Edwin Heathcote hits the road with a forensic study of the incidental furniture that peppers public space – a paean to the ubiquitous, overlooked and magnificently evocative, says Hugh Pearman
The essays in Edwin Heathcote’s new book, ‘On the Street’, are personal meditations, really. None of them is more than a few pages long, some are very short, and one consists of no more than an 11-word quote. There are 101 of them, from ‘Advertising’ to ‘Working’, each stimulated by some aspect or other of what is broadly street furniture. This ranges from the curiously orientalist ‘Morris columns’ of Paris to the ornate cast-iron products of Glasgow’s Saracen Foundry, notably its combined circular horse-trough/drinking fountain and gas lamp. But Heathcote is less concerned with street furniture in its own right as an accumulation of overlooked products, rather with the aspects of life that they enable and are backdrops to.
As physical objects they can stick around long after they have outlived their usefulness or (not the same thing) the municipal desire to maintain them: drinking fountains and gas lamps being cases in point, or in recent years the banal superseded cabinets of first-generation fibre-optic cabling.
The huge variety of patterns found in British locking cast-iron coal plates, inserted either in public pavements built over cellars or in the private front paths of Victorian houses, is much more long term. Geeks – Jeremy Corbyn among them – like to ‘collect’ them in photographs, and I salute them for it. They were still in use as late as the 1980s – I had one in working order outside my house, though even then releasing the plate from below and having coal poured down the hole felt like a historic re-enactment.
Heathcote fills in the details in his ‘Mining’ essay: that for all their decorative variety and multiplicity of makers such coal plates were of a standard 12 inches across (‘the exact size and more or less the colour of an old vinyl LP’). That made them too narrow for burglars to get in through if left open, or for anyone to fall down. The geeks existed even when they were new: a medical student, Shephard Taylor, obsessively sketched them on his walks in 1869, taxonomised them like a living species, and had them published in a book.
Heathcote, architecture critic of the Financial Times, has taken his cue from Taylor. This book began as a short series of pieces in the FT and then became a larger lockdown project. What could any of us do during a pandemic? If ambulant, we could walk. Heathcote walked, and recorded what he saw and what these things made him think about. ‘It gave me something to do on otherwise interminably repetitive exercise strolls. But it also allowed me the time and space to see and to find things that were, in their own ways, wonderful.’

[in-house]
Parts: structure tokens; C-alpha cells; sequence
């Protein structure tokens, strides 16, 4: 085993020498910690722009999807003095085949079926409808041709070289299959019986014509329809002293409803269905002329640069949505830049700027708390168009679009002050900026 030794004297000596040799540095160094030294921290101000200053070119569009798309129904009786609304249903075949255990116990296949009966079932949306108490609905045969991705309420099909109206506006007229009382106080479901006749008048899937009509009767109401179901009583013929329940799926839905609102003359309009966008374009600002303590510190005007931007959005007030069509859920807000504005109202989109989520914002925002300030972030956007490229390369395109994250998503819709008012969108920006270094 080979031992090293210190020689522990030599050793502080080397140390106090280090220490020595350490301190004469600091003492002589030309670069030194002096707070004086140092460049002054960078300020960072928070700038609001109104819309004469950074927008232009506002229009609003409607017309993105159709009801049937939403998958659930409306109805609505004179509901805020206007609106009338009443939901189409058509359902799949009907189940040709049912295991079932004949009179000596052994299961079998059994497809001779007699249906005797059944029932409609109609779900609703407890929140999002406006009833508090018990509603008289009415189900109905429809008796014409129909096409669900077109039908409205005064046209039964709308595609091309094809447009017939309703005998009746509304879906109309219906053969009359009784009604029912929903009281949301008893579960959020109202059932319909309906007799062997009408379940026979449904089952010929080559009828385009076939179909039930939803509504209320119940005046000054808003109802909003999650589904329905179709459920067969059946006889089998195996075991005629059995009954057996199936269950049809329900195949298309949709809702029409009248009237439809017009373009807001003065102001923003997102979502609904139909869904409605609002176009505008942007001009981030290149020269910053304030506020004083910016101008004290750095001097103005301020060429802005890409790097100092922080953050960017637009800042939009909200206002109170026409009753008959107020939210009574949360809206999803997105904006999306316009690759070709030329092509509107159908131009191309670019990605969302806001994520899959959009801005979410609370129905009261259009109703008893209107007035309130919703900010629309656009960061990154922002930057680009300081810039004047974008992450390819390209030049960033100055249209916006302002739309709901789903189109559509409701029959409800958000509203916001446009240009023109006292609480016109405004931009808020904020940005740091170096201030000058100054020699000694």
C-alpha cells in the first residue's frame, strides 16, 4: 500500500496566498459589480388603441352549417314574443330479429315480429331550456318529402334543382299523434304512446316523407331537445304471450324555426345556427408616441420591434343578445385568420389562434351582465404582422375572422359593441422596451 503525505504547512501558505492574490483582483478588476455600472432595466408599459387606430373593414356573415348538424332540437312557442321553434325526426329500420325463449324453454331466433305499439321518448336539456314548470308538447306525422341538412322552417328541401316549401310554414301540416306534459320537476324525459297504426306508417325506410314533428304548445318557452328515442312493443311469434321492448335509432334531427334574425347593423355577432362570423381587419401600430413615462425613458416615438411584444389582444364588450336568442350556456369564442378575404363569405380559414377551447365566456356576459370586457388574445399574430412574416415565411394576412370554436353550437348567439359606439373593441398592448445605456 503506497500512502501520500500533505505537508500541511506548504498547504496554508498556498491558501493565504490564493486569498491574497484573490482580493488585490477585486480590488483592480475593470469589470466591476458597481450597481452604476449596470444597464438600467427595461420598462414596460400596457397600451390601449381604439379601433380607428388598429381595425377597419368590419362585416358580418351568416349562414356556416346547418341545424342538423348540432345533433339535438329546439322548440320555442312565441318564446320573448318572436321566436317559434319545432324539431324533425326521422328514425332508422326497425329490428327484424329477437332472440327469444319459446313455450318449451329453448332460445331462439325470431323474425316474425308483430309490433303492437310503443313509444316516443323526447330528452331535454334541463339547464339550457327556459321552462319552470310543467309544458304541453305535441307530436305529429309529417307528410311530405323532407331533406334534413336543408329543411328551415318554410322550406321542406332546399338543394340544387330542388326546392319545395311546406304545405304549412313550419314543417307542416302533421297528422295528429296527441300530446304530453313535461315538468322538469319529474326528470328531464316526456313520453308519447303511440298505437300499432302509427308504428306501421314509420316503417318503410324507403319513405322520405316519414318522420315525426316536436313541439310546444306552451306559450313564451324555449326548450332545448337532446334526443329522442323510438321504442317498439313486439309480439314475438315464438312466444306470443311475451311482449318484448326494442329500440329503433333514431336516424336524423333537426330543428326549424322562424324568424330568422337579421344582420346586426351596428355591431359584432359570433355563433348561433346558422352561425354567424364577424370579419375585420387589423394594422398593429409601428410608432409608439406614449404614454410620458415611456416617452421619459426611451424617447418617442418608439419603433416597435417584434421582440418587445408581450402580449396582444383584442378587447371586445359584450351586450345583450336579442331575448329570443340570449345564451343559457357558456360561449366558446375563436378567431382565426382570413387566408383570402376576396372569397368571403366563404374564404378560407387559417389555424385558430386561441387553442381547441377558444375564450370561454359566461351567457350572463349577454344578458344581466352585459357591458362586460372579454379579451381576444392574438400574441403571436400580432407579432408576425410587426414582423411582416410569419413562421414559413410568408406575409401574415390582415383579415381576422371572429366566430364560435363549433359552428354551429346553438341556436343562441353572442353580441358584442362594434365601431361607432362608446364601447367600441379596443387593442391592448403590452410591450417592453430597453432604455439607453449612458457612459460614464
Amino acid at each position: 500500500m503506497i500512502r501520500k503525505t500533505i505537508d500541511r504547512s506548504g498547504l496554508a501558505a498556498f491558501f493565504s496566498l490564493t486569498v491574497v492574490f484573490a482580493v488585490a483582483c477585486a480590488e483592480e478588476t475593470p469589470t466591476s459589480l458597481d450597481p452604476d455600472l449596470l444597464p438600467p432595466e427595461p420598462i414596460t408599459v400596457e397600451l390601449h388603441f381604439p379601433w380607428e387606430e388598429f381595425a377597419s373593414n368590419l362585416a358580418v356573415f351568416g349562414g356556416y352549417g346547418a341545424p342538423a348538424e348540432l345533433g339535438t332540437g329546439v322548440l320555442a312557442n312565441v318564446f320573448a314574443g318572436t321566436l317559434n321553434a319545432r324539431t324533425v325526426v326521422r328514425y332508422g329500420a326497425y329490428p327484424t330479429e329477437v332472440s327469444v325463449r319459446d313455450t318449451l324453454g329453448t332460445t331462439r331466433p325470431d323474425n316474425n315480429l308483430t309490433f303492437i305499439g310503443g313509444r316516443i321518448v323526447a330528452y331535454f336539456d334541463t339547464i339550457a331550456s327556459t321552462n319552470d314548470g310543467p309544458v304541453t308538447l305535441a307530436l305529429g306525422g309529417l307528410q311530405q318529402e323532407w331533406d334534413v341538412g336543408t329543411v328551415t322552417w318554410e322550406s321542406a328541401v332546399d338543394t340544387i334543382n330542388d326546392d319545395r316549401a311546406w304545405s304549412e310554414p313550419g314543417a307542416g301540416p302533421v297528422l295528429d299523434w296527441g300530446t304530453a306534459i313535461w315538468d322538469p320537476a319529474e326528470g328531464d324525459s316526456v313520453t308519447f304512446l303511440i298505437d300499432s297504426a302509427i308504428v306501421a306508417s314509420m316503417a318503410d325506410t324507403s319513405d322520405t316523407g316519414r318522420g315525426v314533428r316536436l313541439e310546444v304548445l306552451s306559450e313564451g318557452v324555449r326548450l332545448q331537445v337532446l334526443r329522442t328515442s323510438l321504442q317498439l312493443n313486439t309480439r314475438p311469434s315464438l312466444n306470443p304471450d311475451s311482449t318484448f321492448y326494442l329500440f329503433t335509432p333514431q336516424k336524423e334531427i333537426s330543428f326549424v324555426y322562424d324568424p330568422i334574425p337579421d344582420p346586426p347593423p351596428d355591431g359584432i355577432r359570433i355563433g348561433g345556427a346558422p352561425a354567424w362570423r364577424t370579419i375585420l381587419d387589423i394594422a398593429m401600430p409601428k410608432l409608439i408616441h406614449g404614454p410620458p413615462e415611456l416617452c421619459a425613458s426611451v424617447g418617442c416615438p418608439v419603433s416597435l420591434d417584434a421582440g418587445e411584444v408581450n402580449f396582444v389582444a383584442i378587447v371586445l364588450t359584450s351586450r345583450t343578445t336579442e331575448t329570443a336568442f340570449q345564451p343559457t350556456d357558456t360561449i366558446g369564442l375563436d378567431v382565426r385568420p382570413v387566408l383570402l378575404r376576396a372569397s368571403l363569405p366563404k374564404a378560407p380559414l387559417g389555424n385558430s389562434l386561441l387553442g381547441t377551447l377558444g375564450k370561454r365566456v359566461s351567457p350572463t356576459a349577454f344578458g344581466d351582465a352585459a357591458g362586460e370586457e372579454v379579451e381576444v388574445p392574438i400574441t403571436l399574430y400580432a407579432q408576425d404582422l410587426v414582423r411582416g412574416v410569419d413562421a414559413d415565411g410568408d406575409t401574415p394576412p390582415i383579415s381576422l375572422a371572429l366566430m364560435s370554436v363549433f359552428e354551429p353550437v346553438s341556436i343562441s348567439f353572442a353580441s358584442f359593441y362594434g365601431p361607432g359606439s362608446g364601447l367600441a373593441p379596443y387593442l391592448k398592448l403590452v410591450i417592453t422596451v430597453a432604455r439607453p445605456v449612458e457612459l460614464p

It is, as he says, a book about public space and the things in it. He recalls the street smells of his childhood: a coffee-roasters close to a public toilet, with objects such as an illuminated sign and a newspaper kiosk completing the scene. ‘Everything in that ensemble is gone now. Some of it may never have even been there, except in my head. Street furniture, like memory, is fragile.’
The section headings describe actions rather than objects: Ascending, Concretising, Littering, Reappropriating, as well as more usual ones such as Streetlighting, Draining, or Balustrading. There is both a Pissing and Anti-pissing section, but not adjacent: strict alphabetical order is imposed.
In ‘Recording’, Heathcote emulates Georges Perec’s 1974 attempt to describe everything he saw from a café in a Parisian square in deliberately stultifying detail, which he called ‘An Attempt at Exhausting a Place in Paris’. It was the Place Saint Sulpice, as already recorded in a rainy-day photograph by Edouard Boubat in 1948.
Heathcote chooses a deserted Clerkenwell Green to repeat the exercise even more boringly: a simple inventory of what is there. He finds it incredibly difficult: there’s just so much stuff, from Georgian bollards via CCTV cameras to yellow plastic grit bins. Rain sets in, he gives up after a few hours (Perec managed three days). He then goes to Perec’s location in Paris and discovers that most of the things Perec described have vanished, though ‘the pigeons are as active as ever’. Some might see such an exercise as futile: I regard it as noble, and fascinating.
These self-contained essays, most illustrated, are almost hypnotic. There is some repetition between sections that could have been edited out, but the book more than achieves its aims. The everyday is elevated. After a while, he warns, you can’t stop looking. ‘This strata of street furniture becomes, at first, visible, and then unavoidable.’ He ends his book with a burst of images of some of the random things that have caught his eye. As for what has not, go to the ‘Sculpting’ section consisting only of that 11-word quote. It reads ‘“There is nothing in this world,” wrote Robert Musil, “so invisible as a monument”.’